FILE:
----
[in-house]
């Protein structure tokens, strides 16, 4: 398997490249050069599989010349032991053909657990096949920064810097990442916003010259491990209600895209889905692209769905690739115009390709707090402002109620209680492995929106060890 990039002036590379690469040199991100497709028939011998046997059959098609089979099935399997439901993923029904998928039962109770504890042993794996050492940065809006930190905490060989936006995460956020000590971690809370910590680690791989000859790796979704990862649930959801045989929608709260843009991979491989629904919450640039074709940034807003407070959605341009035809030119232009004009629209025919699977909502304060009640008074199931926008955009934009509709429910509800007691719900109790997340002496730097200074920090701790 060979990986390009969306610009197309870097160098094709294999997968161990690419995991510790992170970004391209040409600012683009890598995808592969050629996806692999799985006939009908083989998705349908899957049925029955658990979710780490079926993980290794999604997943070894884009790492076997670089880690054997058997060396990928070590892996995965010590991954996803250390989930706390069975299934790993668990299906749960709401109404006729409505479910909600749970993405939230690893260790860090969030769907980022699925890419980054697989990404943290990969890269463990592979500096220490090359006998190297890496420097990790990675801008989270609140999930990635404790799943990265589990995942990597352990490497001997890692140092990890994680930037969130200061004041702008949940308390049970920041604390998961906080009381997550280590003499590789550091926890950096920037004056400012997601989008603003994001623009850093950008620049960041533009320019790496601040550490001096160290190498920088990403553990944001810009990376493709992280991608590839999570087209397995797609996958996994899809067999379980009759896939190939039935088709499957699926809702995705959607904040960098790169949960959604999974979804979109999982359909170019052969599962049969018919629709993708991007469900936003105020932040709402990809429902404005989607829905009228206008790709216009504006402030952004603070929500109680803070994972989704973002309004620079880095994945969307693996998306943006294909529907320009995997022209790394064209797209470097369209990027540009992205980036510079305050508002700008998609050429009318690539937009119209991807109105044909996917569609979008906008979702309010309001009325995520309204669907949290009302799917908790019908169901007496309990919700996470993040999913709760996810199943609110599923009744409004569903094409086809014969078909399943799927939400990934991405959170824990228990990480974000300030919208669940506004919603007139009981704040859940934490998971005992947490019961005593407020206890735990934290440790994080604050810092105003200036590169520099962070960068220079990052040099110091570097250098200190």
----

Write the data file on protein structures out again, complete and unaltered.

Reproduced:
[in-house]
């Protein structure tokens, strides 16, 4: 398997490249050069599989010349032991053909657990096949920064810097990442916003010259491990209600895209889905692209769905690739115009390709707090402002109620209680492995929106060890 990039002036590379690469040199991100497709028939011998046997059959098609089979099935399997439901993923029904998928039962109770504890042993794996050492940065809006930190905490060989936006995460956020000590971690809370910590680690791989000859790796979704990862649930959801045989929608709260843009991979491989629904919450640039074709940034807003407070959605341009035809030119232009004009629209025919699977909502304060009640008074199931926008955009934009509709429910509800007691719900109790997340002496730097200074920090701790 060979990986390009969306610009197309870097160098094709294999997968161990690419995991510790992170970004391209040409600012683009890598995808592969050629996806692999799985006939009908083989998705349908899957049925029955658990979710780490079926993980290794999604997943070894884009790492076997670089880690054997058997060396990928070590892996995965010590991954996803250390989930706390069975299934790993668990299906749960709401109404006729409505479910909600749970993405939230690893260790860090969030769907980022699925890419980054697989990404943290990969890269463990592979500096220490090359006998190297890496420097990790990675801008989270609140999930990635404790799943990265589990995942990597352990490497001997890692140092990890994680930037969130200061004041702008949940308390049970920041604390998961906080009381997550280590003499590789550091926890950096920037004056400012997601989008603003994001623009850093950008620049960041533009320019790496601040550490001096160290190498920088990403553990944001810009990376493709992280991608590839999570087209397995797609996958996994899809067999379980009759896939190939039935088709499957699926809702995705959607904040960098790169949960959604999974979804979109999982359909170019052969599962049969018919629709993708991007469900936003105020932040709402990809429902404005989607829905009228206008790709216009504006402030952004603070929500109680803070994972989704973002309004620079880095994945969307693996998306943006294909529907320009995997022209790394064209797209470097369209990027540009992205980036510079305050508002700008998609050429009318690539937009119209991807109105044909996917569609979008906008979702309010309001009325995520309204669907949290009302799917908790019908169901007496309990919700996470993040999913709760996810199943609110599923009744409004569903094409086809014969078909399943799927939400990934991405959170824990228990990480974000300030919208669940506004919603007139009981704040859940934490998971005992947490019961005593407020206890735990934290440790994080604050810092105003200036590169520099962070960068220079990052040099110091570097250098200190």